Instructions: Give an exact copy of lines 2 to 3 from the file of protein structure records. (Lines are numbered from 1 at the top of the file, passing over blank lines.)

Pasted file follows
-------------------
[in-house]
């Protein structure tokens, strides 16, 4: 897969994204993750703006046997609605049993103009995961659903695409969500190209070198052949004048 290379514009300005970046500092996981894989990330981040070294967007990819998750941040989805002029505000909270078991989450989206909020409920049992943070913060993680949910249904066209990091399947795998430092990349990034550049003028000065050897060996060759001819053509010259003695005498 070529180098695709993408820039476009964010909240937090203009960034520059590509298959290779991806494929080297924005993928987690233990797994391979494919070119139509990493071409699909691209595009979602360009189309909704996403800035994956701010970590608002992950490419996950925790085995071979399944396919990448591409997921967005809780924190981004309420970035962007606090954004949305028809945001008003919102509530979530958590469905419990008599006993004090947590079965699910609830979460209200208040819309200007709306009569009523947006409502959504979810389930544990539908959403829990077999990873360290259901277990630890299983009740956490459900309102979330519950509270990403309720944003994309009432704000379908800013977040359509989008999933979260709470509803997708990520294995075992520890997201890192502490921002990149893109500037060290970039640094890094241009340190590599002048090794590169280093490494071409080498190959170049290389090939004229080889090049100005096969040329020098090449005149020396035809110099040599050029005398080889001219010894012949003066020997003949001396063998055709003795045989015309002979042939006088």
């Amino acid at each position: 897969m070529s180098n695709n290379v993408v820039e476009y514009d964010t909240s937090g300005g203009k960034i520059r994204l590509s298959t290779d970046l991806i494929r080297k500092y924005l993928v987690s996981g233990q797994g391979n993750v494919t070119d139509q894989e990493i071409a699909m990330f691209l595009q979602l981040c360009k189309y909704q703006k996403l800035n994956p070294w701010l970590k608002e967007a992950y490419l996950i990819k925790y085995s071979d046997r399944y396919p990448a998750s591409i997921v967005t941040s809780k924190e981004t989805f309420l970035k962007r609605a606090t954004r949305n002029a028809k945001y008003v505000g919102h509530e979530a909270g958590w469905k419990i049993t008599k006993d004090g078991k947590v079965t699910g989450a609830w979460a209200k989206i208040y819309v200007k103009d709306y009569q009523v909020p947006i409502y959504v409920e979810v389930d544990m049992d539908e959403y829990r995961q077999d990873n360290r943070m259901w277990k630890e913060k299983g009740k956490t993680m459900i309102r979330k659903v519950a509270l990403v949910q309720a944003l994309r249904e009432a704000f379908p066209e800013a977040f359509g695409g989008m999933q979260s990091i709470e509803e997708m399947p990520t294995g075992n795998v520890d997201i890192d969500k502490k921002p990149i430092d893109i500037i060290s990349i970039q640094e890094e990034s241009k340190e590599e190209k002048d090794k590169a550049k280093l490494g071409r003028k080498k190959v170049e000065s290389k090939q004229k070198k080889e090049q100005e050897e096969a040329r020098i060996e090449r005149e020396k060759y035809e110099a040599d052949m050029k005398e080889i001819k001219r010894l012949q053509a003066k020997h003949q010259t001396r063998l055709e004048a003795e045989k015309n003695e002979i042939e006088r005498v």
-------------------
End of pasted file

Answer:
């Protein structure tokens, strides 16, 4: 897969994204993750703006046997609605049993103009995961659903695409969500190209070198052949004048 290379514009300005970046500092996981894989990330981040070294967007990819998750941040989805002029505000909270078991989450989206909020409920049992943070913060993680949910249904066209990091399947795998430092990349990034550049003028000065050897060996060759001819053509010259003695005498 070529180098695709993408820039476009964010909240937090203009960034520059590509298959290779991806494929080297924005993928987690233990797994391979494919070119139509990493071409699909691209595009979602360009189309909704996403800035994956701010970590608002992950490419996950925790085995071979399944396919990448591409997921967005809780924190981004309420970035962007606090954004949305028809945001008003919102509530979530958590469905419990008599006993004090947590079965699910609830979460209200208040819309200007709306009569009523947006409502959504979810389930544990539908959403829990077999990873360290259901277990630890299983009740956490459900309102979330519950509270990403309720944003994309009432704000379908800013977040359509989008999933979260709470509803997708990520294995075992520890997201890192502490921002990149893109500037060290970039640094890094241009340190590599002048090794590169280093490494071409080498190959170049290389090939004229080889090049100005096969040329020098090449005149020396035809110099040599050029005398080889001219010894012949003066020997003949001396063998055709003795045989015309002979042939006088």
């Amino acid at each position: 897969m070529s180098n695709n290379v993408v820039e476009y514009d964010t909240s937090g300005g203009k960034i520059r994204l590509s298959t290779d970046l991806i494929r080297k500092y924005l993928v987690s996981g233990q797994g391979n993750v494919t070119d139509q894989e990493i071409a699909m990330f691209l595009q979602l981040c360009k189309y909704q703006k996403l800035n994956p070294w701010l970590k608002e967007a992950y490419l996950i990819k925790y085995s071979d046997r399944y396919p990448a998750s591409i997921v967005t941040s809780k924190e981004t989805f309420l970035k962007r609605a606090t954004r949305n002029a028809k945001y008003v505000g919102h509530e979530a909270g958590w469905k419990i049993t008599k006993d004090g078991k947590v079965t699910g989450a609830w979460a209200k989206i208040y819309v200007k103009d709306y009569q009523v909020p947006i409502y959504v409920e979810v389930d544990m049992d539908e959403y829990r995961q077999d990873n360290r943070m259901w277990k630890e913060k299983g009740k956490t993680m459900i309102r979330k659903v519950a509270l990403v949910q309720a944003l994309r249904e009432a704000f379908p066209e800013a977040f359509g695409g989008m999933q979260s990091i709470e509803e997708m399947p990520t294995g075992n795998v520890d997201i890192d969500k502490k921002p990149i430092d893109i500037i060290s990349i970039q640094e890094e990034s241009k340190e590599e190209k002048d090794k590169a550049k280093l490494g071409r003028k080498k190959v170049e000065s290389k090939q004229k070198k080889e090049q100005e050897e096969a040329r020098i060996e090449r005149e020396k060759y035809e110099a040599d052949m050029k005398e080889i001819k001219r010894l012949q053509a003066k020997h003949q010259t001396r063998l055709e004048a003795e045989k015309n003695e002979i042939e006088r005498v």